Unfortunately for Canopy Rivers, the “picture perfect” market conditions from which it entered evaporated in a hurry.

Since its post-RTO trading session on September 20th. sector benchmark HMMJ has lost ↓11.21% of its value, as the market exited consolidation mode and entered into broad-based erosion. The Fear of Missing Out (FOMO) mentality formerly permeating the market shifted into profit taking, and the overhang of Rivers’ $3.50 go-public round is likely still influencing prices. Even at $6.00/share (RIV closed the day at $5.84/share), early investors have made a ↑71.42% return on investment in four months—a return too tempting to pass up for many. Thus, a steady drumbeat of selling in likely emanating from unrestricted shareholders who are accepting the windfall before locked out investors have their bite of the apple.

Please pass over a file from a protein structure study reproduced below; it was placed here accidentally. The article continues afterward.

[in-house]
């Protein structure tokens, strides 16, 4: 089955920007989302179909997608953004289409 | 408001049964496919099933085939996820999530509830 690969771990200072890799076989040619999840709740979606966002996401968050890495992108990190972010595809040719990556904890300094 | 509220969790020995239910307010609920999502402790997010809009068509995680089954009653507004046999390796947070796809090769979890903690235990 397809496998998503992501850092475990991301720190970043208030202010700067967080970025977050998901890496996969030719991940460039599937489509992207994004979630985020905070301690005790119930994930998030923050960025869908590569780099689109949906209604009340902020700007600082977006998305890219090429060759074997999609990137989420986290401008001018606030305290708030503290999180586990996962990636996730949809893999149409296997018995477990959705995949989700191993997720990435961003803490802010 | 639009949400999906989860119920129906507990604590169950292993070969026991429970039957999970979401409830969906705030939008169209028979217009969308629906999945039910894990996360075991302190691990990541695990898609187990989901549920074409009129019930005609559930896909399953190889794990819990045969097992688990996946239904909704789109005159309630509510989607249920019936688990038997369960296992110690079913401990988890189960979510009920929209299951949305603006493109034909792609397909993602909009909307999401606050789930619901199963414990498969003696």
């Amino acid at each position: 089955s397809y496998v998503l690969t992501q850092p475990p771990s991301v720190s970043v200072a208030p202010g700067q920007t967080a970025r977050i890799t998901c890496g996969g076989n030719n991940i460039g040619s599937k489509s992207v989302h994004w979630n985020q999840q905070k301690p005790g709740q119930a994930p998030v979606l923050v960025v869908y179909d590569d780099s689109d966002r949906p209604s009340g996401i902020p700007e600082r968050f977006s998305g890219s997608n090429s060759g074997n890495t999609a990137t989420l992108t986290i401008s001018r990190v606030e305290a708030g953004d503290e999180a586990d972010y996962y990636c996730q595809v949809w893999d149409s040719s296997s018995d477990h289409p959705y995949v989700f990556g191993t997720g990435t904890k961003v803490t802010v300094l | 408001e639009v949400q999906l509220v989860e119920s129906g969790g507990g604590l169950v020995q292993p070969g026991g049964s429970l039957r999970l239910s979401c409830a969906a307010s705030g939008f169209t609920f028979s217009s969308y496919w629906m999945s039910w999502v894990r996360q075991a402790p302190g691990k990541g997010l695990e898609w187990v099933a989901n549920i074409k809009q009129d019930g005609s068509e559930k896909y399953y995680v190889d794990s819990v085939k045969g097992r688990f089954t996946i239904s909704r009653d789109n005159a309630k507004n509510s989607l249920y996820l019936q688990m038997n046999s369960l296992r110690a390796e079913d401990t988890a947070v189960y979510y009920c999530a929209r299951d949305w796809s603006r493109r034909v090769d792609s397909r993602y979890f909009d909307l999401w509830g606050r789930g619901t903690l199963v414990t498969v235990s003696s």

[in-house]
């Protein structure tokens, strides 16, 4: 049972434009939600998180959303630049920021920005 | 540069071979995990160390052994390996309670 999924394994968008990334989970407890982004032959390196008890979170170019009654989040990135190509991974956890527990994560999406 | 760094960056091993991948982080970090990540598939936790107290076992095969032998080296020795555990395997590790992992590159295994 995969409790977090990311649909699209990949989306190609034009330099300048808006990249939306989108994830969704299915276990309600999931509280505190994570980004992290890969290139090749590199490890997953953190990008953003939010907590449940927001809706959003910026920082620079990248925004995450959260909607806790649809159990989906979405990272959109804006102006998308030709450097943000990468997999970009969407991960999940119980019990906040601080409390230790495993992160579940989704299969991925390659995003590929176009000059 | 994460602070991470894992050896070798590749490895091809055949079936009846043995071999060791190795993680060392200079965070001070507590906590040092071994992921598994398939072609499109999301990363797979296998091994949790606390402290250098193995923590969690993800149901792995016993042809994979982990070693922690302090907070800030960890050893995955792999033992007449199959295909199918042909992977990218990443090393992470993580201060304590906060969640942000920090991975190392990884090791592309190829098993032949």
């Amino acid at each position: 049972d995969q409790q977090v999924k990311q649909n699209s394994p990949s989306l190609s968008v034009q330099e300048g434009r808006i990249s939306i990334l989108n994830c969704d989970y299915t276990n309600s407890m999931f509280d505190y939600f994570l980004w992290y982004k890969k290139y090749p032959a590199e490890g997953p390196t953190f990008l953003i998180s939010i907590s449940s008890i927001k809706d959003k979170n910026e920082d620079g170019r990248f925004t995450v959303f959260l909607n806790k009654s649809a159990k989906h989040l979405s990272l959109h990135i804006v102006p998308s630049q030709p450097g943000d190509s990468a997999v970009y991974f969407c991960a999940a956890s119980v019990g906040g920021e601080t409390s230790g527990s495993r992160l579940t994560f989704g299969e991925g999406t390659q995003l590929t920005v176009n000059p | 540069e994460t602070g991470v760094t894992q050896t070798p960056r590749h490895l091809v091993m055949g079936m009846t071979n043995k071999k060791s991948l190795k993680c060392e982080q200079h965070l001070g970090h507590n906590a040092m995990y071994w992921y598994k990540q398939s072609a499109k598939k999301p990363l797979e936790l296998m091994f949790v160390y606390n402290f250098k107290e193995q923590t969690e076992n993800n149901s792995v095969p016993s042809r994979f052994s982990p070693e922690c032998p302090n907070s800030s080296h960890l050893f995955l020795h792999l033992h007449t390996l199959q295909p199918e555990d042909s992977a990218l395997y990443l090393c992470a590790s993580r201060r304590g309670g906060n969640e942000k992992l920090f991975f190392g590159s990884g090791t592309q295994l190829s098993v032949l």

Another likely reason for the lackluster post-RTO trade stems from initial valuations that could be construed as frothy. While Canopy Rivers has a tremendous portfolio of burgeoning assets, its initial $1.75 billion-plus valuation (now $1.146 billion fully-diluted) may have been rich.

The crown jewel of Canopy Rivers public portfolio holdings—11,285,456 common shares of TerrAscend Corp. along with 9,545,456 warrants (exercise price $1.10)—is worth about $148.52 million dollars at TerrAscend’s closing price of $7.14/share, assuming all warrants are exercised. Canopy Rivers also has $104 million in cash and some lesser-valued public holdings/warrants (JWAC, LVWL) and private incubator investments. While its beyond the article’s scope to determine the exact enterprise value of River’s complete portfolio, its initial valuation was aggressive. The resulting downward price action has largely mitigated the gap, however.